MIDAS Tips, Questions, and Answers

 

DICOM Support: There are three ways to export images to DICOM. The first is in the MIDAS Viewer program, from “Tools->Export as Dicom” or “Send to Dicom Receiver”. The second is using a utility function called DICOMExport, which is accessed from the tools section of the toolbar. This utility requires a separate IDL DICOM Network Services license, so it is not included with the main distribution, but is available on request. The third is in the IMCALC program, under the DICOM Export Tab.

Most PACS systems require that the data be identified, i.e. with subject name etc. However, MIDAS processing is commonly performed for research studies where the data has been anonymized. In this situation, to create the DICOM files with full subject identifiers the DICOMExport function provides an option for using an existing non-anonymized DICOM file, from which the necessary header information can be copied.

Remote Viewing: A little-used, though useful, feature of the MIDAS Viewer is an option to view data from a remote location using the web. This requires that a MIDAS Server be set up that uses Apache Tomcat, and that a MIDAS user account be set up. The web address for that account is then defined in the file \MIDAS\server.properties, and the account login information is defined in the file RemoteViewerUser.properties. This is described in the document MIDASSERVER.pdf.

Handling Sagittal T1 MRI Acquisitions: When the T1-weighted MRI image is acquired in sagittal orientation, as commonly done with the MPRAGE sequence, the FOV along the Head->Foot direction is typically ~256 mm, which is much larger than he brain, which is typically ~140-160 mm. The FOV in Z may then span from the top of the skull all the way down to the base of the neck and sometimes to the shoulders. This extra coverage below the brain creates a couple of different issues inside MIDAS registration:

1)         During tissue segmentation, the BET program incorrectly includes sections below the brain (neck, etc) as part of its brain mask, and tissue segmentation is subsequently performed on this non-brain part of the image.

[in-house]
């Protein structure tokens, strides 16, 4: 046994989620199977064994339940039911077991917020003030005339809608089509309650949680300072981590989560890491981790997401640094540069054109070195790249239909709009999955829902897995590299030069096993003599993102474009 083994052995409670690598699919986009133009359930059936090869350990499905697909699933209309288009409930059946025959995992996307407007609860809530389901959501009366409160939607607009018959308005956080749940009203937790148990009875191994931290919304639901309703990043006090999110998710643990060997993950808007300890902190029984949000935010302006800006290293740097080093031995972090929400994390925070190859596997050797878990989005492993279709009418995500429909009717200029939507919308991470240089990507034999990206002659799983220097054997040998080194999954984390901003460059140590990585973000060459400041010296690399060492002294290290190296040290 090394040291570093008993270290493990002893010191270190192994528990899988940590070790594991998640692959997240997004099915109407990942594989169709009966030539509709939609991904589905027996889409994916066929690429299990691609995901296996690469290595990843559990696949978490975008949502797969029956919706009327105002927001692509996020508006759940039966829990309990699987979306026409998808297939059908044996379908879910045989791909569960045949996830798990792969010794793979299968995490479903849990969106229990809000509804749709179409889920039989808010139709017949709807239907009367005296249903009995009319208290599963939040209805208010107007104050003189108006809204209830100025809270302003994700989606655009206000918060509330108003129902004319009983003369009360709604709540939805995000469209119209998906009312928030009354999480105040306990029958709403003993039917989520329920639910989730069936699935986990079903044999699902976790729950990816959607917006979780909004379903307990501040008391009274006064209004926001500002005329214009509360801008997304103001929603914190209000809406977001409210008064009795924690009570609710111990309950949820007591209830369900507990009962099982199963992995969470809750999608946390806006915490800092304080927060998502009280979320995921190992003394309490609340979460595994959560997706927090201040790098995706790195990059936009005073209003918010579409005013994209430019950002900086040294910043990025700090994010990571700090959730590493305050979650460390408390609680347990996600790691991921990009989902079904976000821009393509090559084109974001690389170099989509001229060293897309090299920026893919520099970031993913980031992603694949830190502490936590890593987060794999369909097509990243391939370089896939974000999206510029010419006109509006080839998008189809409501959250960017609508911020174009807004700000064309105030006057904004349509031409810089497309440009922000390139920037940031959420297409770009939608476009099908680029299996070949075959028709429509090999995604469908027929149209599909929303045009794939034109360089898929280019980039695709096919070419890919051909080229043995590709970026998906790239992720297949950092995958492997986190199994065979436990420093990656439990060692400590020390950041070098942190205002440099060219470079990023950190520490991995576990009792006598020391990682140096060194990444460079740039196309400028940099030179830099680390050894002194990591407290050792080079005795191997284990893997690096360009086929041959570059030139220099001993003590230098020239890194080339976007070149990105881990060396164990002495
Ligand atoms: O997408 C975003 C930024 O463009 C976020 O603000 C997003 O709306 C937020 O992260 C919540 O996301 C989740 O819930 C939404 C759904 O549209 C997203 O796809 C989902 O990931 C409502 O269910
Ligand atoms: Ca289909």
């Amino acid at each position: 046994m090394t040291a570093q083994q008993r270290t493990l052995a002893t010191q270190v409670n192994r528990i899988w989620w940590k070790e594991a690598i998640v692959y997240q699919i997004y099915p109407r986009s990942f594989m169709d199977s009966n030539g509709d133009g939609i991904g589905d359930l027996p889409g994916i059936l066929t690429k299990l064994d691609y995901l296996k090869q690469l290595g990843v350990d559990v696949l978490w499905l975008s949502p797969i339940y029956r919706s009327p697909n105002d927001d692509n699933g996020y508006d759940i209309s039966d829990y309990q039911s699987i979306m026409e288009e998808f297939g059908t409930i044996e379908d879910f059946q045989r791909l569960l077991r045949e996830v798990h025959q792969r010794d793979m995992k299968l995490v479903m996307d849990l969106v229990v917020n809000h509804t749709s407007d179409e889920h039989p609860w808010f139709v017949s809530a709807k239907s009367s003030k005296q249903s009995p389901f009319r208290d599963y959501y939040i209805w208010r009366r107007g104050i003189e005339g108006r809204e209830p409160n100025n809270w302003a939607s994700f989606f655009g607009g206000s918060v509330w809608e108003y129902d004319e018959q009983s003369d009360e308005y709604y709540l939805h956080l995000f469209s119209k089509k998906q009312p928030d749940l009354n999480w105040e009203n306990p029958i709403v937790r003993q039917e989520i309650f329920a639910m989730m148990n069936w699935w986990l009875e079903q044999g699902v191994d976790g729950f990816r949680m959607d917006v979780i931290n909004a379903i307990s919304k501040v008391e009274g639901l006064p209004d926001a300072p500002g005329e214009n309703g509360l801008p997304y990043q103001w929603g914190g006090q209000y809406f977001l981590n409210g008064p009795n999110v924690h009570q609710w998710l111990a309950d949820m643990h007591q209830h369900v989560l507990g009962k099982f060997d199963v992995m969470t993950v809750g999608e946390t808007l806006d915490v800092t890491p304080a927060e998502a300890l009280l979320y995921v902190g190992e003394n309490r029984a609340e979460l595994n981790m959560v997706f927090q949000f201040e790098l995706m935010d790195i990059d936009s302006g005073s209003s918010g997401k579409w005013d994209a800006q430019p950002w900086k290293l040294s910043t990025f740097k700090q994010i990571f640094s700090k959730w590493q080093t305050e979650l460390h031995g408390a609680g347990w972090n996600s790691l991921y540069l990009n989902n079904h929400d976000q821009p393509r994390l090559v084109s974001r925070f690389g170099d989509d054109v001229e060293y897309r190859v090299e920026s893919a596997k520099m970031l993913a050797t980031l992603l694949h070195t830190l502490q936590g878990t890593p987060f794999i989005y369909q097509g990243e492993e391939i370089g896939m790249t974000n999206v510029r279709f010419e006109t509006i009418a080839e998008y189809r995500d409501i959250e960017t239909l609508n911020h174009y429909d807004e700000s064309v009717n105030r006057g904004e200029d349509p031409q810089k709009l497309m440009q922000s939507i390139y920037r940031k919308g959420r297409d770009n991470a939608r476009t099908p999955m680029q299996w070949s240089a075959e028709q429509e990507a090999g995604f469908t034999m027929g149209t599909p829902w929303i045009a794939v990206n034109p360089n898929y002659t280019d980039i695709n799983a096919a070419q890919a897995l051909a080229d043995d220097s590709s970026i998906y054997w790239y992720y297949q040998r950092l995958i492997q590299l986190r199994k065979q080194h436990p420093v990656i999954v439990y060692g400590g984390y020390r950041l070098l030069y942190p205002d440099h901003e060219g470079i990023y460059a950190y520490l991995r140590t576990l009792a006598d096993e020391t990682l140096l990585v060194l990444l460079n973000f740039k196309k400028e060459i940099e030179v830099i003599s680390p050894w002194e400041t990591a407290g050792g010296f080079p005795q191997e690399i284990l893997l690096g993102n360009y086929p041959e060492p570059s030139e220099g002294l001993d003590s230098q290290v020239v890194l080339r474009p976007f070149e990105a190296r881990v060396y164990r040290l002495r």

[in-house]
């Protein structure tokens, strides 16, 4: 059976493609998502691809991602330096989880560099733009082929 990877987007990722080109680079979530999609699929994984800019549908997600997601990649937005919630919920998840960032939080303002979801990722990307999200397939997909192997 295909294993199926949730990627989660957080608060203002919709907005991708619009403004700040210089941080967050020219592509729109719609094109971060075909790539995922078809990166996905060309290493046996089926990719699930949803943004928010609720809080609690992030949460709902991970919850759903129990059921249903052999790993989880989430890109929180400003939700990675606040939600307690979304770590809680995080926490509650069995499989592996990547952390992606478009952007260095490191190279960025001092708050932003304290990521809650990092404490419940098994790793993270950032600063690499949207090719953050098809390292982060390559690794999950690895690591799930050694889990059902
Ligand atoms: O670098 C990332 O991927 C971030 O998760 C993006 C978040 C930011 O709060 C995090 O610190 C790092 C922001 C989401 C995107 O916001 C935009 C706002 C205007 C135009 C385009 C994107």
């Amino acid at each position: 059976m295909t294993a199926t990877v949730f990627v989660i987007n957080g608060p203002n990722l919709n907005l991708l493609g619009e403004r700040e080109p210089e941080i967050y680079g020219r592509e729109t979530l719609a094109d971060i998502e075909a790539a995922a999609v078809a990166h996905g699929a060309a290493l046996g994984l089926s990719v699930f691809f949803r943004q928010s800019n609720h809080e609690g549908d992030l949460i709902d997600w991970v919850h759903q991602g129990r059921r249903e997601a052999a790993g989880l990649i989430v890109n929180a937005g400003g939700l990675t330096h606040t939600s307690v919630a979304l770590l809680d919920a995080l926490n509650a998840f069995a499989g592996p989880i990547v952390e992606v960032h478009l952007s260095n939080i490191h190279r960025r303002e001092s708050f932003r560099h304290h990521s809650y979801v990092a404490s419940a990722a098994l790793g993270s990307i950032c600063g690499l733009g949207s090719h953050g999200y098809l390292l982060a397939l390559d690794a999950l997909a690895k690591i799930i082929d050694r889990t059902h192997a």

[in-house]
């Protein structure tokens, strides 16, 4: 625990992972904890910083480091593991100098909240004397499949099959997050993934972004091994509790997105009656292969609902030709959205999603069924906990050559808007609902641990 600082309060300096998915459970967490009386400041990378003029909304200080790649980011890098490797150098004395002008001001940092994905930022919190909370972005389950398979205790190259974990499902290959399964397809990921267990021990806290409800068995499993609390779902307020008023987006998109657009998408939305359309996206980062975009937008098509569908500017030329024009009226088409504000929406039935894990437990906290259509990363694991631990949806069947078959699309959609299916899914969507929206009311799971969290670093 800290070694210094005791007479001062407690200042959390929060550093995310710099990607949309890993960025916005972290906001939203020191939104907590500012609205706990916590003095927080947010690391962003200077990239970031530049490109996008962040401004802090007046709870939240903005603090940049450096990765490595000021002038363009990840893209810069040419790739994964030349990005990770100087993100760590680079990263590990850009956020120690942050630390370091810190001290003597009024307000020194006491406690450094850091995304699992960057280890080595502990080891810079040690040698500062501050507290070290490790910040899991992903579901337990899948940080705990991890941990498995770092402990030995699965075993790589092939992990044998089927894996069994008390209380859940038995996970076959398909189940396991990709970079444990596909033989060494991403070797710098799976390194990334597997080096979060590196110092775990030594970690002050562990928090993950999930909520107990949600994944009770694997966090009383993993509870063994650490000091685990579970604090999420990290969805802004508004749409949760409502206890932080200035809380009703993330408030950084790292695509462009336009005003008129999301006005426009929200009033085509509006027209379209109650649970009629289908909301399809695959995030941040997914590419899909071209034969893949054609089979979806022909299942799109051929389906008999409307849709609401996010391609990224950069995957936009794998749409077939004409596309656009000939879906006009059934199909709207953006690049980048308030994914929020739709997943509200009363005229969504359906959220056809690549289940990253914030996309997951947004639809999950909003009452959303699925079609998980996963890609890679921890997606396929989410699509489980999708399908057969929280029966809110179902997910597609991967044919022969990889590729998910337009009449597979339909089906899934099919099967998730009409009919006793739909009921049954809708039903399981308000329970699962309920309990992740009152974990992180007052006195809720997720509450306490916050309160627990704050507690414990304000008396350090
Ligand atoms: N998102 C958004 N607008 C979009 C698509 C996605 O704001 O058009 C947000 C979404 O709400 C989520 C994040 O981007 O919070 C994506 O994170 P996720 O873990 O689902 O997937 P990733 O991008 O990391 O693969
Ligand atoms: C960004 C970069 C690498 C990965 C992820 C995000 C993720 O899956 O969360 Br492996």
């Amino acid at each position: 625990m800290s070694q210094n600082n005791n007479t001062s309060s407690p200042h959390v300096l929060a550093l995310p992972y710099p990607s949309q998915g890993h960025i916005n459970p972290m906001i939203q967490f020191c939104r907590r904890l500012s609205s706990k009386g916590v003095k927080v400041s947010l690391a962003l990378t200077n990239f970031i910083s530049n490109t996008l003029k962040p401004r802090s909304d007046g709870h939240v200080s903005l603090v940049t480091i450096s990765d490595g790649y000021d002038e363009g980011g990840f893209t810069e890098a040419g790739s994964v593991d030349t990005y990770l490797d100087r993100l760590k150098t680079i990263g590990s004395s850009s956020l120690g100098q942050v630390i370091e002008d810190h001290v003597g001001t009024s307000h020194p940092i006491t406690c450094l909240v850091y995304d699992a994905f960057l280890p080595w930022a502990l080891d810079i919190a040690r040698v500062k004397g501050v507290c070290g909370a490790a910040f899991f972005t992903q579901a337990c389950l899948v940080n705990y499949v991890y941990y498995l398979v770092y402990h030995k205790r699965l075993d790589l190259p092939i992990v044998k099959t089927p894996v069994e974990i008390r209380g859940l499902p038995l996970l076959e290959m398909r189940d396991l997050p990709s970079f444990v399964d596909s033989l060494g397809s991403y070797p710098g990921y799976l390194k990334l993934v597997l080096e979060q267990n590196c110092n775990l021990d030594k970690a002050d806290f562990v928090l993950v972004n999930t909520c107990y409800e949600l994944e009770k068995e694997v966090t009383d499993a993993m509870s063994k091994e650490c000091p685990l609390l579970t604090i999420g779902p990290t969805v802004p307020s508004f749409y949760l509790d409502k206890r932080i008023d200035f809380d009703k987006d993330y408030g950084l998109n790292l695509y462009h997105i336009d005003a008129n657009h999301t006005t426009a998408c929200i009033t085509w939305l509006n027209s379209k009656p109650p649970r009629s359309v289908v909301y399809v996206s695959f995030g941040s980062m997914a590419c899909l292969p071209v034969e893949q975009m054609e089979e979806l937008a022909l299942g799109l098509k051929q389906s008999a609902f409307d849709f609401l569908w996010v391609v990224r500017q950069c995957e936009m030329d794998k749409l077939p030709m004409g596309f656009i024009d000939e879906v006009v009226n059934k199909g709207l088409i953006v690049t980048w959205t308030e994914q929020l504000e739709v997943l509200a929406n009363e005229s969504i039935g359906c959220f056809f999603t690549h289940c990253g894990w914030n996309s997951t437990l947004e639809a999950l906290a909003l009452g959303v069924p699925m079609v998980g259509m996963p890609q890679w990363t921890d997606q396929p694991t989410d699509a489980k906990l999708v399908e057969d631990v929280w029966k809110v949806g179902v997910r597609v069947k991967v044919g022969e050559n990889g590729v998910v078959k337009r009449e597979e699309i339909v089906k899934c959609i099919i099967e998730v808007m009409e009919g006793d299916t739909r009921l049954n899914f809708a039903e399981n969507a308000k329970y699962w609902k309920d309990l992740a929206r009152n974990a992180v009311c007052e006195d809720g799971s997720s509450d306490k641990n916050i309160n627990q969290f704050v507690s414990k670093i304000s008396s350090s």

2)         In MSREG, this can lead to cutting off of the top of the brain in SI and SI_Ref data. This is because MSREG both aligns and co-centers the floating images (SI, SI_Ref) to the reference image (MRI_T1). In this case, the center of the MRI_T1 is close to the bottom the brain, and the SI data is then centered around that location. As MSREG does not change the resolution or FOV of the floating images, the registered SI data will still be 180 mm FOV in F>H, but now centered around the bottom of the brain. Therefore, the top of the brain will be cut off in SI and SI_Ref data after MSREG.

There are two solutions to this issue:

1)         Use the TRUNCATENECK program as part of the processing pipeline in Batch. Place this program right after the MRI_T1 volumizer step. This will, as the name indicates, reduce the slices of the MRI_T1, so that the neck slices are no longer part of the MRI_T1 data. The MRI_T1 is then centered in the middle of the brain, which solves the MSREG issue, and as there is no neck data included, BET will find the correct brain mask.

2)         For future acquisitions, for the sagitally acquired MRI_T1, reduce the FOV in the F>>H direction to ~160-180mm, and center the slab at the AC-PC line. This should leave several axial slices above the head (see example at the top of this newsletter). It is preferable to co-center and co-align all MRIs and the EPSI slab. If you reduce the FOV, then you do not need to use the TRUNCATENECK program, though this should have no effect if left in.

 

Developer’s Corner

 

Brain Atlases: The MIDAS processing pipeline includes non-linear registration to a standard spatial reference, which can be applied to metabolite maps as well as any MRI data. The default target image for the registration that is provided in the MIDAS distribution is the Montreal Neurological Institute (MNI) BrainWeb distribution, which is mapped to a lobar atlas (developed by Colin Studholme) that marks the temporal, parietal, occipital, and frontal lobes and the cerebellum; however, any other target image and atlas can be used. To use a different target and atlas the following steps are needed: First, an XML file must be created that describes the target image and the corresponding atlas. An example of this can be found with the default atlas, which is in the file \MNI-Atlas\LobarAtlas.xml. The target image can be of any spatial resolution and this XML file can contain entries for multiple resolutions, but the default that has been found to be useful for the volumetric EPSI data is 2 mm isotropic resolution. Once this file is created the path to this file must be set up the Project that will be using it. This is done using the “Edit” function in the MIDAS Importer, where you can then edit the Atlas Path: